The past weekend marked the one-year anniversary of my hospitalization for anemia. That was the beginning of the medical chaos that has taken over my life. Cue the music and squint your eyes until everything becomes fuzzy and fades out. . .
I hadn’t been feeling well since I had come down with a cold about a month earlier. For some reason, it just didn’t want to go away. Over the weekend, my brother was visiting and we had a great time, but I was exhausted. Early Tuesday morning, I dropped him off and headed to work. I was early so I took a nap in my car. At 8:30, I dragged myself out of the car and into the office. I worked for 3 ½ hours and then had to take my lunch break. I went back to my car and went back to sleep. I only had 30 minutes, but I fell asleep for almost an hour. I went back into the office and worked another half hour and decided to take the rest of the day off.
That evening I spoke with my mom and she insisted that I go to urgent care the next morning. I had no insurance, but she said that she would send me the money to cover it so I agreed to go.
The next morning I walking into Studio City Urgent Care with what I thought was a cold that just wouldn’t go away. The doctor kept commenting over and over again that I was really, really pale. She was adamant about taking blood for a CBC (complete blood count) because she was sure that I was anemic. I told her that I was just a really pale person – I guess we know why I’m not a doctor. She also took a chest x-ray. It confirmed that I had pneumonia. She sent me home with some antibiotics and said she’d call with the blood test results.
I went home and went to bed. The next morning I was awoken by a phone call. The results had come in and I was severely anemic. My hemoglobin was just over 4 (the normal range is 11-14). She told me I need to go to the emergency room immediately. I freaked out since I didn’t have any insurance, but understood that I had to go.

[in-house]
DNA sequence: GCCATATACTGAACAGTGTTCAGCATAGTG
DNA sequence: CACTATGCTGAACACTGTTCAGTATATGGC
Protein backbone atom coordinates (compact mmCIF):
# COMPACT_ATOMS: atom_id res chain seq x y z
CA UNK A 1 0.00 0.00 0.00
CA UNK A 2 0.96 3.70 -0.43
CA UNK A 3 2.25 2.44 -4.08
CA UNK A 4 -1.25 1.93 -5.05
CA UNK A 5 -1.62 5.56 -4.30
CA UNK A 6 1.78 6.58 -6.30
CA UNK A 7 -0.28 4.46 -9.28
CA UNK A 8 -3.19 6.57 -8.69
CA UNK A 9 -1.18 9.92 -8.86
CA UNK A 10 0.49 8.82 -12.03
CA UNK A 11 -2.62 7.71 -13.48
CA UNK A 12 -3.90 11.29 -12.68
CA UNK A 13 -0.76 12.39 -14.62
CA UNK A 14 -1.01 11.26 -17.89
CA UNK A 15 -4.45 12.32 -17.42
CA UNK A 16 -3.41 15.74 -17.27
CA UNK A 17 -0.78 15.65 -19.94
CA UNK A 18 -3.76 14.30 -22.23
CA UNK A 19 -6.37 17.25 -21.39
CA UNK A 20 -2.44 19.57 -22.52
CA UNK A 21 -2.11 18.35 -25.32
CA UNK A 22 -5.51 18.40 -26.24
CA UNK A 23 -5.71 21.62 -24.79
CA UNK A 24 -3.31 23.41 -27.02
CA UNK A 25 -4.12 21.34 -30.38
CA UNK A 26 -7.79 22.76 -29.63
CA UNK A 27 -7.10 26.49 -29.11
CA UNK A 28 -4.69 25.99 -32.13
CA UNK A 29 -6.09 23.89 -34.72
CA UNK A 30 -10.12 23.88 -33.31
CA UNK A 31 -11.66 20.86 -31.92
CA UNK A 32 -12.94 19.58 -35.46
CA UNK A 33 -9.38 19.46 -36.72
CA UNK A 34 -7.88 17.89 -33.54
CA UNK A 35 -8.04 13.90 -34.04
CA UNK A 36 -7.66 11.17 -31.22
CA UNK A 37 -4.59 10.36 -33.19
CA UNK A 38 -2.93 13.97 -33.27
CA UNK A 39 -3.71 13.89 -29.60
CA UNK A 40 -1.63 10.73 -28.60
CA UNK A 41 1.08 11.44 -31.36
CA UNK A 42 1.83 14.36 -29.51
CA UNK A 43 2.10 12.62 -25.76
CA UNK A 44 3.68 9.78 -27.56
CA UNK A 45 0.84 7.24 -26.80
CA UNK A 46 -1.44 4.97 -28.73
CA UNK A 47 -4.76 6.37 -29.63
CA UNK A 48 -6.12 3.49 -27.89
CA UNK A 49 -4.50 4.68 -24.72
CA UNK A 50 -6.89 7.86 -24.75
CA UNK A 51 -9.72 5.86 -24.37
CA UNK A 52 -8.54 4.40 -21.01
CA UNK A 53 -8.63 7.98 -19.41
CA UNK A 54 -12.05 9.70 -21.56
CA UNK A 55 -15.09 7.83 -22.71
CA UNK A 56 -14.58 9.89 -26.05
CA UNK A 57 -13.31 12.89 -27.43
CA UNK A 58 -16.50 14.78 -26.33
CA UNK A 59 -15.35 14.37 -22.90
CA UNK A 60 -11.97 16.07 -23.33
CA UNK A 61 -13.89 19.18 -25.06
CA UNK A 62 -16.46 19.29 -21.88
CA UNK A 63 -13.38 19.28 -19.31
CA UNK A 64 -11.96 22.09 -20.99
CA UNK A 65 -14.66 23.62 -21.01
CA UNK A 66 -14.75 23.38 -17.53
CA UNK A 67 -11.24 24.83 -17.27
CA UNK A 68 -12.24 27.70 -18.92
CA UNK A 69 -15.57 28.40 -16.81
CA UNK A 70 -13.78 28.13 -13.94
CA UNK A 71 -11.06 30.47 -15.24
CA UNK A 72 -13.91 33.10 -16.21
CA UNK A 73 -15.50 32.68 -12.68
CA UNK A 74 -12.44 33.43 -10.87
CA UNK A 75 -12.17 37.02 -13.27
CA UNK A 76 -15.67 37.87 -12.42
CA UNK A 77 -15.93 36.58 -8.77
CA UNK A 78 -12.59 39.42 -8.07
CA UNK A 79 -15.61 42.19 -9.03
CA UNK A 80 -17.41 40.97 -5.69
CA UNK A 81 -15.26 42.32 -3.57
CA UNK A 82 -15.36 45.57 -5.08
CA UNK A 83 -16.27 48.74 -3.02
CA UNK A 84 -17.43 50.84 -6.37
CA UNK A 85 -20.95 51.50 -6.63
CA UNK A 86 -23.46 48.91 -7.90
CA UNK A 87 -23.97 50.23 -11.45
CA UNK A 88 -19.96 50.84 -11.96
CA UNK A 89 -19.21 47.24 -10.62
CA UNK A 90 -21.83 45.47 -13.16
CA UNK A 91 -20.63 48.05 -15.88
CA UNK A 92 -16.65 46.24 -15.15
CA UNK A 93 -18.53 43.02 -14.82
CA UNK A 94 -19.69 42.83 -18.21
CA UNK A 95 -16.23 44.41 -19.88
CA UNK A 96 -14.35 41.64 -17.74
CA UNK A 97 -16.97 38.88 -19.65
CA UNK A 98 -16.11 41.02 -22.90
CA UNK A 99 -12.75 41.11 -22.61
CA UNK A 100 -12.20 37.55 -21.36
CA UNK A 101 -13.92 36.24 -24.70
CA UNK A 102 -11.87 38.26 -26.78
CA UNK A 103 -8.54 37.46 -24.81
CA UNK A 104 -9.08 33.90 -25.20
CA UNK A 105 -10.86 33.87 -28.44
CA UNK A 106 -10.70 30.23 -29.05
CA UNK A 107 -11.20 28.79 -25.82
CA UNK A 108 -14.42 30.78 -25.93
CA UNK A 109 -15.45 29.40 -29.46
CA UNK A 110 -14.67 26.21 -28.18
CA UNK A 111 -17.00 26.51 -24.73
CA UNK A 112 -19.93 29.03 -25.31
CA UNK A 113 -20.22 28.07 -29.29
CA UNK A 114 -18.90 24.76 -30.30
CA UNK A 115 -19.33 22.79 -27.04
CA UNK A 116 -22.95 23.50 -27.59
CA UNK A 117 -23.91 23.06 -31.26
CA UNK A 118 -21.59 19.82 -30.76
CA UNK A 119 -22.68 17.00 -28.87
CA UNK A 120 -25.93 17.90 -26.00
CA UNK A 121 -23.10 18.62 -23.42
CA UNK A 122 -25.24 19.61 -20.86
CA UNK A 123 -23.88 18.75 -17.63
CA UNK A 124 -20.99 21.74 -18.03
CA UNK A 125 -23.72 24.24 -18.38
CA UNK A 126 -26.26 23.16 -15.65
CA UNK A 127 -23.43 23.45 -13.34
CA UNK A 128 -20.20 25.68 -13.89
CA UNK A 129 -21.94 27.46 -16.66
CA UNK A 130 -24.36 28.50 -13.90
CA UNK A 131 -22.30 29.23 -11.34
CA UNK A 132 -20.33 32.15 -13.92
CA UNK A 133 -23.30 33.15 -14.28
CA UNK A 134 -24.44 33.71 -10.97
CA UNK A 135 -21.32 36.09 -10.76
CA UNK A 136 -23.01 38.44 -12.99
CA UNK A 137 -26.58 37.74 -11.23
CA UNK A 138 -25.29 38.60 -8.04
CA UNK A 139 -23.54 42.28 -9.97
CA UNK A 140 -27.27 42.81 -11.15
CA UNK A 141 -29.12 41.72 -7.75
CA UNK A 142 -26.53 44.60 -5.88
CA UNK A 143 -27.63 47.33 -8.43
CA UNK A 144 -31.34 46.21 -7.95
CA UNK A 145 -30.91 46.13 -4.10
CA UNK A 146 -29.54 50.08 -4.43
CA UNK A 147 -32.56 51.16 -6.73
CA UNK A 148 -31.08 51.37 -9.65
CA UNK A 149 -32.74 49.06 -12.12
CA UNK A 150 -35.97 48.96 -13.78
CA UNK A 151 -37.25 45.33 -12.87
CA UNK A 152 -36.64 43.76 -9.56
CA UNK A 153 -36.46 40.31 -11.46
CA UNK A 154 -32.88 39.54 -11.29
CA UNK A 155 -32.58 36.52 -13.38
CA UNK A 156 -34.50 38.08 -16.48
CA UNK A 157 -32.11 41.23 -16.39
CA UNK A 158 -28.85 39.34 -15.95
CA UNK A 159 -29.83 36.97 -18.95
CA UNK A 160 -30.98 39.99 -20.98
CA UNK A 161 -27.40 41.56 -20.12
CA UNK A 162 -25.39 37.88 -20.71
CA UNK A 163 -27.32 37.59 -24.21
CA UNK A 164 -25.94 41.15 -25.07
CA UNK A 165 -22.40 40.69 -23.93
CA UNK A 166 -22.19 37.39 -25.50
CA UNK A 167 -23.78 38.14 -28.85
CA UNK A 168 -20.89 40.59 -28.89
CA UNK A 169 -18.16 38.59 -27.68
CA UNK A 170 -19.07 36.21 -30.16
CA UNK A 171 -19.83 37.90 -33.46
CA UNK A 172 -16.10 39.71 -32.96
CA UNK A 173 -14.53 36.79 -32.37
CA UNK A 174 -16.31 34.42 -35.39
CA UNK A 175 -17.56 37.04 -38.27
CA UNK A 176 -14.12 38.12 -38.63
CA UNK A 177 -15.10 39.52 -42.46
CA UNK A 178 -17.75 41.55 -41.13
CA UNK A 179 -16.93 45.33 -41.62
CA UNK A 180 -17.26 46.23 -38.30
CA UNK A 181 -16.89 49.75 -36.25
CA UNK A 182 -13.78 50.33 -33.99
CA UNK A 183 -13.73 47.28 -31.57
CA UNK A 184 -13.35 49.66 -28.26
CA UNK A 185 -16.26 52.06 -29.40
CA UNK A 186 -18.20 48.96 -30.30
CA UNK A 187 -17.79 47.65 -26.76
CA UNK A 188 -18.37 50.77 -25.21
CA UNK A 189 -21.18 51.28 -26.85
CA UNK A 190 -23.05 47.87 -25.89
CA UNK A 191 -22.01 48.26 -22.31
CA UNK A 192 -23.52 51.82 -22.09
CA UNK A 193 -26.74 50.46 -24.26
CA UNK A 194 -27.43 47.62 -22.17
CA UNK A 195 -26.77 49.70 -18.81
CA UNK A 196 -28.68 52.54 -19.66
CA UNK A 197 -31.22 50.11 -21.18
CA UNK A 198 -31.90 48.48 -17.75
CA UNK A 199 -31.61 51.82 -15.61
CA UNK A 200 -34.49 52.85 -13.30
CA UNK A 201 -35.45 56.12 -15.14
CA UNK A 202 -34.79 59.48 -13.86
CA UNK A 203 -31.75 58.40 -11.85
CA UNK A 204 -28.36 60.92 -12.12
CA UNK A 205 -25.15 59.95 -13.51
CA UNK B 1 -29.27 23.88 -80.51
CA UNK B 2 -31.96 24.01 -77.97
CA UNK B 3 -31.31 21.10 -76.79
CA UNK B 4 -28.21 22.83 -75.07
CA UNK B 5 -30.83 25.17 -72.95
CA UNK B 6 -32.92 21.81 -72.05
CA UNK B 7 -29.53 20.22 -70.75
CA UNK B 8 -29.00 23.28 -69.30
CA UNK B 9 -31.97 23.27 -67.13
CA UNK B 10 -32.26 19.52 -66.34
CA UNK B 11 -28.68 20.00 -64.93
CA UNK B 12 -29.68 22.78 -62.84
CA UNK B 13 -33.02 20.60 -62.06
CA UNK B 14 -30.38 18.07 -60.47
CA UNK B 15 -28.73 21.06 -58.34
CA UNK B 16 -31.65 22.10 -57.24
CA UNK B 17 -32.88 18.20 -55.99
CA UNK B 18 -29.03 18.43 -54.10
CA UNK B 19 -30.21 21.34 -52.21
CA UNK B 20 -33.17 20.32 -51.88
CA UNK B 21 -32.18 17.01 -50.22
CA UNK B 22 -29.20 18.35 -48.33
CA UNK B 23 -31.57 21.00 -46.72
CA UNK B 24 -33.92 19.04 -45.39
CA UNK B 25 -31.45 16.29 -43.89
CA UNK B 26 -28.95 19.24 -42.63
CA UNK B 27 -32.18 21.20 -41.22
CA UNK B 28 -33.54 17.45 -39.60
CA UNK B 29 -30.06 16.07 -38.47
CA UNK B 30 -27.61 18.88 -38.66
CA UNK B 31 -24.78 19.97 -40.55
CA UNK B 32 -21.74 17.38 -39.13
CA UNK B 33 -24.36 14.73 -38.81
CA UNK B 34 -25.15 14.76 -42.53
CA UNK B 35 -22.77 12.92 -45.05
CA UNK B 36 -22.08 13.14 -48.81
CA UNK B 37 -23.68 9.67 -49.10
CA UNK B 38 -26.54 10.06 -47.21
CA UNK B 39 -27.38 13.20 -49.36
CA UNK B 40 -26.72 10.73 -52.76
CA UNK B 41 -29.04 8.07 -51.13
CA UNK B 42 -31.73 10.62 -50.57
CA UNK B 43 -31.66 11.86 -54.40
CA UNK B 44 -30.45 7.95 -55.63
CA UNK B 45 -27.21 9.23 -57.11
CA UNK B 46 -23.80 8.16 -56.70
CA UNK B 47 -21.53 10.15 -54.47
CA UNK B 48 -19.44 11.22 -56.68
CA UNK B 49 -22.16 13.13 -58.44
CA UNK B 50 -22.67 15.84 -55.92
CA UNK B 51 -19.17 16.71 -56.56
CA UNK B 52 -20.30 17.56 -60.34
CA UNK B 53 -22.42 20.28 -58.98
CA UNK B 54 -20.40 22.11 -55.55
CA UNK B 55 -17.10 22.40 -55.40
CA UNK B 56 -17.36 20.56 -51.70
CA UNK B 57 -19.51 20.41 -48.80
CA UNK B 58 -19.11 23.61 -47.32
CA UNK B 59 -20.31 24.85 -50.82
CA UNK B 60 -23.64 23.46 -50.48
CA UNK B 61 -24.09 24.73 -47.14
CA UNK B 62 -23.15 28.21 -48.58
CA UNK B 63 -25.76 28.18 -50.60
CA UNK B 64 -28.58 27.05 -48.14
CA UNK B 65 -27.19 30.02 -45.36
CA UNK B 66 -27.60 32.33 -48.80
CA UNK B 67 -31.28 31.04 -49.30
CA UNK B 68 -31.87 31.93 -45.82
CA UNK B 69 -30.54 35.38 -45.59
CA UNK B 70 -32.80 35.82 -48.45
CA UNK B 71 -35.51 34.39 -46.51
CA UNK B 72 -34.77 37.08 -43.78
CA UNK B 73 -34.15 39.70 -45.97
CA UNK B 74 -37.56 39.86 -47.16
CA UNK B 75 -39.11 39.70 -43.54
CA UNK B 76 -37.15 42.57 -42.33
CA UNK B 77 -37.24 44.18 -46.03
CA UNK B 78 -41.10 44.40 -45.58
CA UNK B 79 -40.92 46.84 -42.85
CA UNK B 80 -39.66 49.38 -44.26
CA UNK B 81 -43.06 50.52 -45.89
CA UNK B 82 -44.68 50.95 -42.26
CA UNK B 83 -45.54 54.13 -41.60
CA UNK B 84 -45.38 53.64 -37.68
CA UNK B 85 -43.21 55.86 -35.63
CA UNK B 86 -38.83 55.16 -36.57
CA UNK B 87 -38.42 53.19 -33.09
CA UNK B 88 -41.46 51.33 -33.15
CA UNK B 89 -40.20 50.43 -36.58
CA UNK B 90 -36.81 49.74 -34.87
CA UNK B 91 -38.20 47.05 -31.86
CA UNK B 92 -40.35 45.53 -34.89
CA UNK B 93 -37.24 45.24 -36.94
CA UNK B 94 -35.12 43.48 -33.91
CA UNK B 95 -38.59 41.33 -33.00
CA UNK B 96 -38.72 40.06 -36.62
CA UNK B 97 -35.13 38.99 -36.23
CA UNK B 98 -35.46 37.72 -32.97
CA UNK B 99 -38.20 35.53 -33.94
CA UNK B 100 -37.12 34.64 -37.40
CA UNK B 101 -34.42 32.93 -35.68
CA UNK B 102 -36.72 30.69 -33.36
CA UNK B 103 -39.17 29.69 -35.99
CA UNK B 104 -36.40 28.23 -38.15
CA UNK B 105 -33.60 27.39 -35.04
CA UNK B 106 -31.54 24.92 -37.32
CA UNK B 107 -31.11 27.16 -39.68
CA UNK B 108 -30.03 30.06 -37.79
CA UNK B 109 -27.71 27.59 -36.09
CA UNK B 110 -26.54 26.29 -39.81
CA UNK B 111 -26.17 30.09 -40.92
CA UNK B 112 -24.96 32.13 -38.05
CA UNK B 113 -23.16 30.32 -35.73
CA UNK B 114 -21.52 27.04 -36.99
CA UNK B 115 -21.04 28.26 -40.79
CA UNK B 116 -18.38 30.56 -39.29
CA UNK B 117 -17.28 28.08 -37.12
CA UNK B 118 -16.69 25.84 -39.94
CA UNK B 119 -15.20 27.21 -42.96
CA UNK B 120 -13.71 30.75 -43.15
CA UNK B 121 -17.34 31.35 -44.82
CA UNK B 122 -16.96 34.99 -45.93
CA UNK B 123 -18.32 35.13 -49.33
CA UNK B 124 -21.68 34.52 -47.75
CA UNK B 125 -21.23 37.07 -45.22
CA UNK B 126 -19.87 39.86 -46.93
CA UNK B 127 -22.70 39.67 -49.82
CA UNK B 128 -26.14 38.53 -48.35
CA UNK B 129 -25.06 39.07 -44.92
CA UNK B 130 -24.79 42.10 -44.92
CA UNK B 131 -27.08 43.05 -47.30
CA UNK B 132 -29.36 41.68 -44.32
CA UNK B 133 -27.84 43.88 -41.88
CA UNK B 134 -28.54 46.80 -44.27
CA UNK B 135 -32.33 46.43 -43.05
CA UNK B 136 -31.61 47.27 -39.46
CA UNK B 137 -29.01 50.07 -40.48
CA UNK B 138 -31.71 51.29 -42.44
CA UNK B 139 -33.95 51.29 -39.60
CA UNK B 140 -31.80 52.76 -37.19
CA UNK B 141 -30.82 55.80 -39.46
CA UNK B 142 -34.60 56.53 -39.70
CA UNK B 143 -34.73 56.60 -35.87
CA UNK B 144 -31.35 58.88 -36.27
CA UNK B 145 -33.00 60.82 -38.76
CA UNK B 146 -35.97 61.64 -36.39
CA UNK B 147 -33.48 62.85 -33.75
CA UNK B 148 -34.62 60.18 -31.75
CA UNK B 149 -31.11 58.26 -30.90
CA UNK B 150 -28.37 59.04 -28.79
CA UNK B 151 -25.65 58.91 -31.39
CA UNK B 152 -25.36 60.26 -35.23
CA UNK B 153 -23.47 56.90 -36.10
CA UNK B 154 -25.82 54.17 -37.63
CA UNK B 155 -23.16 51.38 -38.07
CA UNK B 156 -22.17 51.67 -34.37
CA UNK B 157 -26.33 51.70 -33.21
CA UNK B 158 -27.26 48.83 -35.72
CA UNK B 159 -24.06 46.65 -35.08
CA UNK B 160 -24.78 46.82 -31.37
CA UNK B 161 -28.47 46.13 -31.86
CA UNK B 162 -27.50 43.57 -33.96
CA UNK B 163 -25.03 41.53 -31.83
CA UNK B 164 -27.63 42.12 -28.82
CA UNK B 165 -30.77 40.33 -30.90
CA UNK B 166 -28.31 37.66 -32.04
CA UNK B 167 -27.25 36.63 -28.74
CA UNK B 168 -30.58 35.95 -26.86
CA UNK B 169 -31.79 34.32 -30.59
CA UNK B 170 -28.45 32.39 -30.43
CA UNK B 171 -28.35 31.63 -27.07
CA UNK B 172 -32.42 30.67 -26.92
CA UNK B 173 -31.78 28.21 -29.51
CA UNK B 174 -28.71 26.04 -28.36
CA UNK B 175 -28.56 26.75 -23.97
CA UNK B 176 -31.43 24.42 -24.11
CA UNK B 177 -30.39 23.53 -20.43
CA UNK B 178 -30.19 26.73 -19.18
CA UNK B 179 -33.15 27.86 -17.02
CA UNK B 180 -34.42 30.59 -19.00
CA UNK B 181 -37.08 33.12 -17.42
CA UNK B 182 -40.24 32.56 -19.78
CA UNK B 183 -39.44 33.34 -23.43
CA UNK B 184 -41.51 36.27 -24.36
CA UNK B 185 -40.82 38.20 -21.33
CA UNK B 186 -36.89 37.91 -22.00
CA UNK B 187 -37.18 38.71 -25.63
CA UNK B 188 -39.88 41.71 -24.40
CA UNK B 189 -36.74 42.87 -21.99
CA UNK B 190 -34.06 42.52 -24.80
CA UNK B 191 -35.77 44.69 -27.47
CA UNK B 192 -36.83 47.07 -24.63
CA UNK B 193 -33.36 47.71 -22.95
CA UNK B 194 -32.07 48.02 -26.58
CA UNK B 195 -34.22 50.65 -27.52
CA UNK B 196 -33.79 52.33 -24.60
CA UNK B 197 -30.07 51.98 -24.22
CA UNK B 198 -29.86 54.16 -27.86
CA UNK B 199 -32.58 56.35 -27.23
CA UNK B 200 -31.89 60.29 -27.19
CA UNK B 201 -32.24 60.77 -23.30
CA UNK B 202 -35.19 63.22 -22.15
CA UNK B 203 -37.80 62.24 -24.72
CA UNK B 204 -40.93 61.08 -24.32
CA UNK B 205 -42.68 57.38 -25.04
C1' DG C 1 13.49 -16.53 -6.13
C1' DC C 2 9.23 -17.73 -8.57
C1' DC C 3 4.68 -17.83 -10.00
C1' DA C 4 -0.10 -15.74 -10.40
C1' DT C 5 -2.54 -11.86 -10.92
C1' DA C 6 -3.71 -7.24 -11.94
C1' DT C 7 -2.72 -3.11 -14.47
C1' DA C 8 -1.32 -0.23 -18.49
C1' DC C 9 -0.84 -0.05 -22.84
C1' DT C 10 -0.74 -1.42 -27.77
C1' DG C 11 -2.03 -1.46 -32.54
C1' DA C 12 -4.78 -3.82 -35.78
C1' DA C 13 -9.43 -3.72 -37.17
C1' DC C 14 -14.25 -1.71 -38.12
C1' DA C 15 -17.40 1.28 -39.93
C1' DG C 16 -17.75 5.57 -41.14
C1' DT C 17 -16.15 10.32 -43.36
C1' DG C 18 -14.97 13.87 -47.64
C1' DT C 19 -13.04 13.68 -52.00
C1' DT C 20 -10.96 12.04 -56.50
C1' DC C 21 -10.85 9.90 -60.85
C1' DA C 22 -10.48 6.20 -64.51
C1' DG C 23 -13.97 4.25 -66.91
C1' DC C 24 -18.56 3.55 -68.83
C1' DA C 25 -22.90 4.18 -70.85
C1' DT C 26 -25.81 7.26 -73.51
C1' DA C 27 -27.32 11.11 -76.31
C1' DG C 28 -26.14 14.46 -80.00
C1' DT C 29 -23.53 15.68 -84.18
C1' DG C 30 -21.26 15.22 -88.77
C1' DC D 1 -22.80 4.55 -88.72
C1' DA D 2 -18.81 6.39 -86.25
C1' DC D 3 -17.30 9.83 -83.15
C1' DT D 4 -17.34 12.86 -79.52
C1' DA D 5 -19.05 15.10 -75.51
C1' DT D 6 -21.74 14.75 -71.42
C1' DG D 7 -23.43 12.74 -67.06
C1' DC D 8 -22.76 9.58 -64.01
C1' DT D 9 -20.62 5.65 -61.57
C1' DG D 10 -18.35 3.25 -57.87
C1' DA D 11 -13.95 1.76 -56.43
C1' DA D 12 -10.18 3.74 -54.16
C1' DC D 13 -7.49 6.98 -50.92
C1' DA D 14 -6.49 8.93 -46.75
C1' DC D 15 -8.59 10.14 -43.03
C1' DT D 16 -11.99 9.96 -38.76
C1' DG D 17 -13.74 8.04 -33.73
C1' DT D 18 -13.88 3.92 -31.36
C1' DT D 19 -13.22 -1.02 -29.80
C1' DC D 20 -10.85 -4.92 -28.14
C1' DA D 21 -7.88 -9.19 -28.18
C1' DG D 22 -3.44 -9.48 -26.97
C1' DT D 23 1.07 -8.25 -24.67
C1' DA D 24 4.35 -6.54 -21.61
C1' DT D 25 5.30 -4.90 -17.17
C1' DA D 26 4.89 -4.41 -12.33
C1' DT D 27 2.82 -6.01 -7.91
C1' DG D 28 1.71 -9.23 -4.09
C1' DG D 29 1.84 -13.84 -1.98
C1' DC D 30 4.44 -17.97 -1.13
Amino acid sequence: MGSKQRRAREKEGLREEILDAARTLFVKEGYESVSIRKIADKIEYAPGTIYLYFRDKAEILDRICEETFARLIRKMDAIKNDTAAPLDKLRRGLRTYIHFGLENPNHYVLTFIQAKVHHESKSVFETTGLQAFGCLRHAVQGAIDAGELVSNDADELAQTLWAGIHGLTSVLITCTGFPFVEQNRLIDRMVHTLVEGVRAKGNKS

My roommate S drove me there stopping to pick up the test results on the way. I was admitted to the ER almost immediately – I never even saw the waiting room! After about 45 minutes of trying, they were finally able to start an IV and they took a bunch of blood to run every test known to man. They also ordered blood for a transfusion. I received two transfusions in the ER – that’s 3 pints of blood.
Late in the afternoon, they admitted me to the hospital. I was put in a room with three other patients. The other women in the room had to be at least 50 years older than me. The woman in the bed next to me couldn’t speak. The patient across the room was having some horrible digestive issues. She had a commode next to her bed and every time she had to use it, the smell would float over. It was almost unbearable.
I had to stay overnight, but I didn’t really sleep. I’ve never been able to sleep well away from home. Instead, I watched television most of the night and in the morning they rechecked my blood count. It had gone up, but not enough, so I had two more transfusions. The doctors said that if my count went up enough, they would release me. To my relief, it did and that evening I was allowed to go home. . .Open your eyes slowly and let the present fade back in. . .
At the time, the doctors were unable to uncover the cause of the anemia. They finally decided to say that it was diet-related and they started me on fairly heavy amounts of iron supplements. The actual problem was that the giant tumor in my colon was bleeding, but because of the rarity of the condition and the complete lack of family history, it was not discovered that week.
It’s hard to believe that was only a year ago and it’s hard to believe that an entire year has passed. Hindsight may be 20/20, but for my own sanity, I had to stop going over the what-ifs. I can’t change the past – all I can do is focus on the present and my fight to beat this horrible disease.